Weight Loss clinical trials at University of California Health
2 in progress, 0 open to eligible people
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Childhood obesity within the United States has been a growing concern over the past number of years, and if not addressed, leads to detrimental health outcomes for youth as they move into adulthood. The literature suggests that over-eating, especially when framed in terms of food addiction, plays a key role in this epidemic; however, treatment options are time intensive, posing a profound logistical barrier for both the child and parent and often limits or prevents engagement. As research within the field of mHealth has grown, technology-based interventions have gained traction, specifically interactive smartphone applications (apps). Displacement theory, although not new, has been understudied yet provides a strong explanation and treatment plan for addictive type behaviors. The core of this theory posits that problems which one feels they cannot face nor avoid leads to repetitive and irrepressible behaviors; however, if a healthy coping behavior can be learned and utilized, then the unhealthy behavior will cease. The theory lends itself well to being adapted into an mHealth format, making it more easily accessible and more widely used. Grounded in displacement theory, the proposed study aims to develop an app-based weight loss intervention for adolescents with obesity. Information gained regarding the feasibility and acceptability of such an intervention can potentially be replicated and applied to other populations with various addictive behaviors. Helping those with addictive behaviors in a format that has little to no logistical barriers can have a substantial impact on public health. A novel smartphone app will be designed by key stakeholders and refined through the course of the study. 46 total adolescents (14-18 years old) with %BMIp95 will be recruited via various sources (e.g., clinic referrals, flyers, social media advertising) to participate in one of two stages of the study: the beta testing stage or the trial stage. Beta testing will enroll two successive groups of eight teens to test the app for three weeks; participants will be assessed in-person pre- and post-intervention. After each group, the app will be modified to incorporate their feedback in order to promote youth engagement. The trial stage will enroll 30 adolescents to participate in a four-month intervention; participants will complete three assessments, baseline, post-intervention (both in-person) and one-month post-intervention (either in-person or virtually). The study will examine engagement and satisfaction with the app, as well as the intervention's impact on clinical outcome measures (weight and BMI, diet and snacking, and addictive behaviors related to food and substance use) and potential mediators/moderators (motivation for change, perceived stress, and distress tolerance).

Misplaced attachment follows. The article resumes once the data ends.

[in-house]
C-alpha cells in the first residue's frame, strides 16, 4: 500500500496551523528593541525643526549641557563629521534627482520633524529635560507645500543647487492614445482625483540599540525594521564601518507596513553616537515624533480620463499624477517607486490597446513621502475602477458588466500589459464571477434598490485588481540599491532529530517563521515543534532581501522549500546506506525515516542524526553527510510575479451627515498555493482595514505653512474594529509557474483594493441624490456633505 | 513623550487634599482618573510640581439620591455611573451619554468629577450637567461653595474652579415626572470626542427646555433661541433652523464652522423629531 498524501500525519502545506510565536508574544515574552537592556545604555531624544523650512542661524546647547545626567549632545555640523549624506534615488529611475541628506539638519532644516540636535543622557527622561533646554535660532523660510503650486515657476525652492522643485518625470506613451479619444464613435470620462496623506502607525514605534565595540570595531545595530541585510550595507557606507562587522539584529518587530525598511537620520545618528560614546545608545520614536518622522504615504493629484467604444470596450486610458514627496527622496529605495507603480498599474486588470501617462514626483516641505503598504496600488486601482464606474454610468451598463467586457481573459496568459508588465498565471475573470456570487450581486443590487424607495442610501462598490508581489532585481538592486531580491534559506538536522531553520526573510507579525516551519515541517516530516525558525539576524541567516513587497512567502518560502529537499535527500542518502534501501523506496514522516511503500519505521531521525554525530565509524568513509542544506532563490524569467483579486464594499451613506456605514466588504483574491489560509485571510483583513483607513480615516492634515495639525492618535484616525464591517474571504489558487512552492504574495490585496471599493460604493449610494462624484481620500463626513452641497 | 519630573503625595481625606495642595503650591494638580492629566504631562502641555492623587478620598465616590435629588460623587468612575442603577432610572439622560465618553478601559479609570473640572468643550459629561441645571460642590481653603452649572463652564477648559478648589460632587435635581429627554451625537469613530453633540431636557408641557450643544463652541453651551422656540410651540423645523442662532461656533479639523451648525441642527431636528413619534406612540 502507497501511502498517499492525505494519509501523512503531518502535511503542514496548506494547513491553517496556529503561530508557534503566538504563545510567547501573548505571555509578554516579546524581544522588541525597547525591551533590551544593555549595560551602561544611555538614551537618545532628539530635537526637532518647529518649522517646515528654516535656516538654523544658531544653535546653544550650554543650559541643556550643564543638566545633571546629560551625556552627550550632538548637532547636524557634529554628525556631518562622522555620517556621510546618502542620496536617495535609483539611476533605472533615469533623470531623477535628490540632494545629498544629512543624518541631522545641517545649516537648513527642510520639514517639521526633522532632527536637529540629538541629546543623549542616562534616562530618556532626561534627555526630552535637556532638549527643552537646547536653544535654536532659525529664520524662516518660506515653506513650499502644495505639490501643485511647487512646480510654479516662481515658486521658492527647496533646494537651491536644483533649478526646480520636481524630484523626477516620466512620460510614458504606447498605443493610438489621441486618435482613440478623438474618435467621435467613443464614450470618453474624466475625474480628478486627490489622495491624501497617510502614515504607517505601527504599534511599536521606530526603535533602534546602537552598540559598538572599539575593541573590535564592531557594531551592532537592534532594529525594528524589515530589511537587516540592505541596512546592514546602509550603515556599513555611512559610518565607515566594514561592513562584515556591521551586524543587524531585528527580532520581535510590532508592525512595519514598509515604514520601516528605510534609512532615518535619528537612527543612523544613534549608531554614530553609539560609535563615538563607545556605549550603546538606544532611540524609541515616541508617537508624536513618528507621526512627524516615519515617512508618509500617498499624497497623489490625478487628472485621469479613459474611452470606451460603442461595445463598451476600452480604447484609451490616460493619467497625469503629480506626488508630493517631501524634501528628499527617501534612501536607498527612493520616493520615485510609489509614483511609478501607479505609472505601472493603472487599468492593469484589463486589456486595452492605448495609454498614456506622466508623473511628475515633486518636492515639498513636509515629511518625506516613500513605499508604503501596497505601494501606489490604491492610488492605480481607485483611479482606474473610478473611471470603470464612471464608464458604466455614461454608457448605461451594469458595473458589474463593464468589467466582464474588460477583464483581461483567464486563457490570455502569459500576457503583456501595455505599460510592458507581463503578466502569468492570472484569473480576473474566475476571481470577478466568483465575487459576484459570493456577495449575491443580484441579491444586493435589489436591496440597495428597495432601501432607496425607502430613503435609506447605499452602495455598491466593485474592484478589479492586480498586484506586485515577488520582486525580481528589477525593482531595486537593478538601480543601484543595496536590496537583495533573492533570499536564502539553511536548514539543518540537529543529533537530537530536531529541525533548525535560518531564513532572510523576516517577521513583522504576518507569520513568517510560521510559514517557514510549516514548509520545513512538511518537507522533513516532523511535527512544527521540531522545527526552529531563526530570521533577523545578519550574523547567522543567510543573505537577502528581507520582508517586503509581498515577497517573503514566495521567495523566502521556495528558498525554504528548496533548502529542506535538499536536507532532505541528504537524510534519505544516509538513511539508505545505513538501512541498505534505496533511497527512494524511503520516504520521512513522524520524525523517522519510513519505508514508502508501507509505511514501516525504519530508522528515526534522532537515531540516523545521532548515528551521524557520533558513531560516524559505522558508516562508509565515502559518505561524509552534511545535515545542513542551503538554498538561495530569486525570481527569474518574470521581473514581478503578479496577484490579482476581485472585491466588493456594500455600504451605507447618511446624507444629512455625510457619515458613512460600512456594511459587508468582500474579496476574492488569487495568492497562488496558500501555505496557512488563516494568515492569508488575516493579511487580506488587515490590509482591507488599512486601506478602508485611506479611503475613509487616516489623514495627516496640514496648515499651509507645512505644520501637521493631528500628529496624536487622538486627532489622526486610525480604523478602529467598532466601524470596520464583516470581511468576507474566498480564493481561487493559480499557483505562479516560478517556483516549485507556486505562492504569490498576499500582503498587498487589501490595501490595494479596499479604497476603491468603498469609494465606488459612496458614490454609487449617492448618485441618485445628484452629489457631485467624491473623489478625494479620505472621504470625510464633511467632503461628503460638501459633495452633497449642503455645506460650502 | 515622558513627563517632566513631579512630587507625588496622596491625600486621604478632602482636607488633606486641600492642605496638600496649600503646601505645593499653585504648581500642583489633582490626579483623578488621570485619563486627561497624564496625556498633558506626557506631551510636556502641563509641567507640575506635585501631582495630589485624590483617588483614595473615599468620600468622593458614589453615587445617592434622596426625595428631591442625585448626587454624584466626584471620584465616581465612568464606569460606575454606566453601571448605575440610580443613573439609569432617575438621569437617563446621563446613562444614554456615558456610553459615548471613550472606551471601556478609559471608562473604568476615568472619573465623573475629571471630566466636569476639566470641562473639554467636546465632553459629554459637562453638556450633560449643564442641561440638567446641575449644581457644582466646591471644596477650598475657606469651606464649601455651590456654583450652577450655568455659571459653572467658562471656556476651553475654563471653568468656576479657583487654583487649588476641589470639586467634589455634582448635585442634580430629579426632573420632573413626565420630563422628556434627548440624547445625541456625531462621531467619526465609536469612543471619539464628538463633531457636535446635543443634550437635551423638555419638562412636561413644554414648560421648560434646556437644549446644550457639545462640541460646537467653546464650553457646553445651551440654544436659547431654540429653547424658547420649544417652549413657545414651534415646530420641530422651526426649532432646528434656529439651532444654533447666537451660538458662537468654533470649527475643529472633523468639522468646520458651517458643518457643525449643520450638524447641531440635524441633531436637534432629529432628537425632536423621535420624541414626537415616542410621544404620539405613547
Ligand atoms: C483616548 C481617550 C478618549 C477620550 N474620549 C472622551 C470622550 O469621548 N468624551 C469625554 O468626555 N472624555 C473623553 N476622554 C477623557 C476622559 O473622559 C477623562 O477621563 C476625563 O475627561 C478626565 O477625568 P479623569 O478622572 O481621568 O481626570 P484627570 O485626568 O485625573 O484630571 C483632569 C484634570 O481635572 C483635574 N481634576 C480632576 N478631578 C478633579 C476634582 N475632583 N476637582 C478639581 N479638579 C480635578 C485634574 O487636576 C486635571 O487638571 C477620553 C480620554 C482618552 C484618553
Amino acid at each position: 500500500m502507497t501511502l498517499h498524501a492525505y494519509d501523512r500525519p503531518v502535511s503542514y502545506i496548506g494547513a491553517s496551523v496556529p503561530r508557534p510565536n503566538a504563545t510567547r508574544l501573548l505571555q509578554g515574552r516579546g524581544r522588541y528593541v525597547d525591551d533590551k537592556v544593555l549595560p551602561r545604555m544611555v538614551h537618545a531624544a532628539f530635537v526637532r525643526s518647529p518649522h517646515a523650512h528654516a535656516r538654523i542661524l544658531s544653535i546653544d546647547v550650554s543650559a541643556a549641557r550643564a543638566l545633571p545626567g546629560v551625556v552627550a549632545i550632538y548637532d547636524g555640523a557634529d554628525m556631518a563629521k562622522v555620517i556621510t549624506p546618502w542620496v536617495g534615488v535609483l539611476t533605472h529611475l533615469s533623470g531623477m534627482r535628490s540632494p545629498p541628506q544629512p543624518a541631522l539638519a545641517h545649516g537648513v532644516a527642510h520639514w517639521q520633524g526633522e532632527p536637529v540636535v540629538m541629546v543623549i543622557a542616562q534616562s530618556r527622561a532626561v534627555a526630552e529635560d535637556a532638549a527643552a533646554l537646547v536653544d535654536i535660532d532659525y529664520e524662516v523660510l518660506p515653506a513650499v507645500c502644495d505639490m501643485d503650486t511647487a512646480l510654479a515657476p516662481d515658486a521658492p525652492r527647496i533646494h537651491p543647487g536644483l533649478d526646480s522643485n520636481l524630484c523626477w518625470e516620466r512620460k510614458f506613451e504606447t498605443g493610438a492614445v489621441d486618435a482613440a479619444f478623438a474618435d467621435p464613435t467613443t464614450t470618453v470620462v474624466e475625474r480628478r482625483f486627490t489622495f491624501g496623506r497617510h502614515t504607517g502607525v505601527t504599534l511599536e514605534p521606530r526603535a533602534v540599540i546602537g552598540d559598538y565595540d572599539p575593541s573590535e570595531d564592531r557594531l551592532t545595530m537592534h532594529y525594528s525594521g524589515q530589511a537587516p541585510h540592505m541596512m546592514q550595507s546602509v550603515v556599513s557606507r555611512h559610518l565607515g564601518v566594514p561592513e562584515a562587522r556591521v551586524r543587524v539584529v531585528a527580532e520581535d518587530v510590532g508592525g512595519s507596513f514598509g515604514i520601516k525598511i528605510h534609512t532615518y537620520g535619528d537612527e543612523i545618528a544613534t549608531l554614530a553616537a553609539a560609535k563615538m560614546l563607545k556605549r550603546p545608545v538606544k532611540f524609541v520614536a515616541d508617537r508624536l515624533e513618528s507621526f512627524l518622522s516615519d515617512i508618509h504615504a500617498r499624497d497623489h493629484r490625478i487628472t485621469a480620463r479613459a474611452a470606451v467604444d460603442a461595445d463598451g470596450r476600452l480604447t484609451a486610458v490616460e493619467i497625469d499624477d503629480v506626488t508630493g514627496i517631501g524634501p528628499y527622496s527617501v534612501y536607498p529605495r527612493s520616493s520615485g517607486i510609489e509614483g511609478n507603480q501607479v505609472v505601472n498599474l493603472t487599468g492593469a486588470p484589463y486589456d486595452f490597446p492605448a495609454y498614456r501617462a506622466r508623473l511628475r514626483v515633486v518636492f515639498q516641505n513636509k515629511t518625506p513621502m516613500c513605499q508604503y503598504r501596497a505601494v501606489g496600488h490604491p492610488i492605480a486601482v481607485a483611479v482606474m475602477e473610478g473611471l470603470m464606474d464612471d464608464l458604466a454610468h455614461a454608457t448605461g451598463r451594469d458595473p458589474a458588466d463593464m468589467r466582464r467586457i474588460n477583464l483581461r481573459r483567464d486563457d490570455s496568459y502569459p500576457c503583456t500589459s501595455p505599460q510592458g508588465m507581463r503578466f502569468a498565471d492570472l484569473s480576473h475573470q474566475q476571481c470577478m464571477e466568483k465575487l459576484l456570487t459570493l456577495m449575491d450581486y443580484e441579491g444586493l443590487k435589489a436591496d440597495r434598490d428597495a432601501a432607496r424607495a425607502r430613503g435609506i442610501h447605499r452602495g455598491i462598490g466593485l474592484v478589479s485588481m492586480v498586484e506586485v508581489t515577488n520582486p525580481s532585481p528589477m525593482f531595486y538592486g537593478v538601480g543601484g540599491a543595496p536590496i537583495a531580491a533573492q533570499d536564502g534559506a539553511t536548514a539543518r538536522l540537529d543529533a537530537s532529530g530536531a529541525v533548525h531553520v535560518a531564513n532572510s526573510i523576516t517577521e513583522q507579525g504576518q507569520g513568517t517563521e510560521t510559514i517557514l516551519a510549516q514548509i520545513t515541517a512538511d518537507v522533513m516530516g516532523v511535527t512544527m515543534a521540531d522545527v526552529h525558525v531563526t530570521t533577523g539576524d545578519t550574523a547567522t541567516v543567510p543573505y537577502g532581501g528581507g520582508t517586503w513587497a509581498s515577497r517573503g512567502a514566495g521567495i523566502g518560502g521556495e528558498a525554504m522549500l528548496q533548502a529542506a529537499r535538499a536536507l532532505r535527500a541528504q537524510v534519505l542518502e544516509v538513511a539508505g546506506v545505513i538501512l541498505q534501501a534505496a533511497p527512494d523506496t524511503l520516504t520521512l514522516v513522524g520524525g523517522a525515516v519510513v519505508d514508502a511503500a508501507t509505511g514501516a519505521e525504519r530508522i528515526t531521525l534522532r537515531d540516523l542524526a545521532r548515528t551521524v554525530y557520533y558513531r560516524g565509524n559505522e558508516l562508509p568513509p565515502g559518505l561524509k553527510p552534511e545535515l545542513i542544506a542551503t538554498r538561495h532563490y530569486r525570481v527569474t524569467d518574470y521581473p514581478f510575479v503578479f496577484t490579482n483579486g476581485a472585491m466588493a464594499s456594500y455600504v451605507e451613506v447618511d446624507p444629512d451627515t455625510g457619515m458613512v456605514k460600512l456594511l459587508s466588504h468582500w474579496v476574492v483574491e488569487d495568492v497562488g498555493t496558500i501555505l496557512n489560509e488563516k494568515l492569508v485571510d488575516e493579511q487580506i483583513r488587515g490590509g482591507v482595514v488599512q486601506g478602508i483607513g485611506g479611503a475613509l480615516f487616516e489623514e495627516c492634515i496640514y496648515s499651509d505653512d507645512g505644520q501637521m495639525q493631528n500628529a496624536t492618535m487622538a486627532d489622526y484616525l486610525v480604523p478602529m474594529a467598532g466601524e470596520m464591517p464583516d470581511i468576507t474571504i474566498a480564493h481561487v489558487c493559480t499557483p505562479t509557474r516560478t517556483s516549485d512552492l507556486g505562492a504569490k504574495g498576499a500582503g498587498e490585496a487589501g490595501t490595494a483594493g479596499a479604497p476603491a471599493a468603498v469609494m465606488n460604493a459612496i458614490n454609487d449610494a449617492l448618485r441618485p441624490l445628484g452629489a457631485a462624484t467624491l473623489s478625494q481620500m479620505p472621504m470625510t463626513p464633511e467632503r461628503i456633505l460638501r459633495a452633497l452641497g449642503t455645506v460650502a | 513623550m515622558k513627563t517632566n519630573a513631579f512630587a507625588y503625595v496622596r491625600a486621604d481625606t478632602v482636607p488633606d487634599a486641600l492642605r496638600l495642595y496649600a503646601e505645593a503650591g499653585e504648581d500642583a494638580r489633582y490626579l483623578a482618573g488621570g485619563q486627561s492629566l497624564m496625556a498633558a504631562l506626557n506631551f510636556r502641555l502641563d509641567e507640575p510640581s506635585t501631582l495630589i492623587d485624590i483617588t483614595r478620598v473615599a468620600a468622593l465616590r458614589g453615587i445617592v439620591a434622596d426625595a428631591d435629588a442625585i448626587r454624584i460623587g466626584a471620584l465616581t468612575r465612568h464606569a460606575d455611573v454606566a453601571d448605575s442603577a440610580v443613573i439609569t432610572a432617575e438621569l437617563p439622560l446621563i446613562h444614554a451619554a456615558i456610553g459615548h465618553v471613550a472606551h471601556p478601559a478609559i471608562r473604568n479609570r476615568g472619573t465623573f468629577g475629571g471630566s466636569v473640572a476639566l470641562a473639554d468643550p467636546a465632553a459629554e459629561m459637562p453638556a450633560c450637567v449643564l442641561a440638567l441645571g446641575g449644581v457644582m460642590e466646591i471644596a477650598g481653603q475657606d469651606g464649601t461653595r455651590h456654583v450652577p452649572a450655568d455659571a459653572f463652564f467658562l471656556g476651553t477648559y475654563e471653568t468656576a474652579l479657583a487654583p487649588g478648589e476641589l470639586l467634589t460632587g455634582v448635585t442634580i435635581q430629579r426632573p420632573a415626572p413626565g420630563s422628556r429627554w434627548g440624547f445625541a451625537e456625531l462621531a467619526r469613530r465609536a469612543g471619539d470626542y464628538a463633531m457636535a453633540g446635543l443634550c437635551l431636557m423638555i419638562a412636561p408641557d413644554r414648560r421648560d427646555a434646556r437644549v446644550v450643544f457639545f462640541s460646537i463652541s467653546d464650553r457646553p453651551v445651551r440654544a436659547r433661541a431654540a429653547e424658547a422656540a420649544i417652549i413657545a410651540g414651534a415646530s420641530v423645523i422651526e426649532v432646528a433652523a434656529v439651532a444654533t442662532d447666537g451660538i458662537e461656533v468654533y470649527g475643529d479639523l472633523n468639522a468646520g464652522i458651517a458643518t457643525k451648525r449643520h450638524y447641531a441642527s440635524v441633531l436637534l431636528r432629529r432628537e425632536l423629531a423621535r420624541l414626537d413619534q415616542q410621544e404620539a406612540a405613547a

ObeSity and Jobs in SoCioeconomically Disadvantaged CommUnities: A Randomized CLinical Precision Public HealTh Intervention --The SCULPT-Job Study
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This is an interventional research study about clinical, psychosocial, and behavioral factors that impact weight loss, weight maintenance, and cardiovascular disease in socially disadvantaged persons.